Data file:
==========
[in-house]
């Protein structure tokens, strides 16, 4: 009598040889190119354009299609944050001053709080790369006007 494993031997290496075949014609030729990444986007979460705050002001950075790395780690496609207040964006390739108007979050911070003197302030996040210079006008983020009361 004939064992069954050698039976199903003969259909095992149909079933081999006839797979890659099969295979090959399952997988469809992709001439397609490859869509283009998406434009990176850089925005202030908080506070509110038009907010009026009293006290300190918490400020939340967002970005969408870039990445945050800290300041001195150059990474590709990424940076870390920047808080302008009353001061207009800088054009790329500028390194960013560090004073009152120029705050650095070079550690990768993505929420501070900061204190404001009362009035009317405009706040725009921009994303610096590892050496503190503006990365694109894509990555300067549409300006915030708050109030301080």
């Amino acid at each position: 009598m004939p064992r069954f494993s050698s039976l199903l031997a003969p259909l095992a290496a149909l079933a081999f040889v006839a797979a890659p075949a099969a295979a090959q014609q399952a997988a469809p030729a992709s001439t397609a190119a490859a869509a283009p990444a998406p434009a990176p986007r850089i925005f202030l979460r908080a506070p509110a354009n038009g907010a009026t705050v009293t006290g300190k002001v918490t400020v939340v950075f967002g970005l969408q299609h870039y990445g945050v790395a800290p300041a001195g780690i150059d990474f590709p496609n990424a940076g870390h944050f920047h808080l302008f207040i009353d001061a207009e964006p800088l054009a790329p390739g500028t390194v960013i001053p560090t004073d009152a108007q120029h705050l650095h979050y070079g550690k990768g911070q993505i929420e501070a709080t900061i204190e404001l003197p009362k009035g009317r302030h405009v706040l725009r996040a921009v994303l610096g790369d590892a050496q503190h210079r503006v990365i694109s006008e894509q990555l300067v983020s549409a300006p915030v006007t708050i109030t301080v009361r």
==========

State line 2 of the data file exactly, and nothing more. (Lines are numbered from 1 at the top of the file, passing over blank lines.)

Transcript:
């Protein structure tokens, strides 16, 4: 009598040889190119354009299609944050001053709080790369006007 494993031997290496075949014609030729990444986007979460705050002001950075790395780690496609207040964006390739108007979050911070003197302030996040210079006008983020009361 004939064992069954050698039976199903003969259909095992149909079933081999006839797979890659099969295979090959399952997988469809992709001439397609490859869509283009998406434009990176850089925005202030908080506070509110038009907010009026009293006290300190918490400020939340967002970005969408870039990445945050800290300041001195150059990474590709990424940076870390920047808080302008009353001061207009800088054009790329500028390194960013560090004073009152120029705050650095070079550690990768993505929420501070900061204190404001009362009035009317405009706040725009921009994303610096590892050496503190503006990365694109894509990555300067549409300006915030708050109030301080």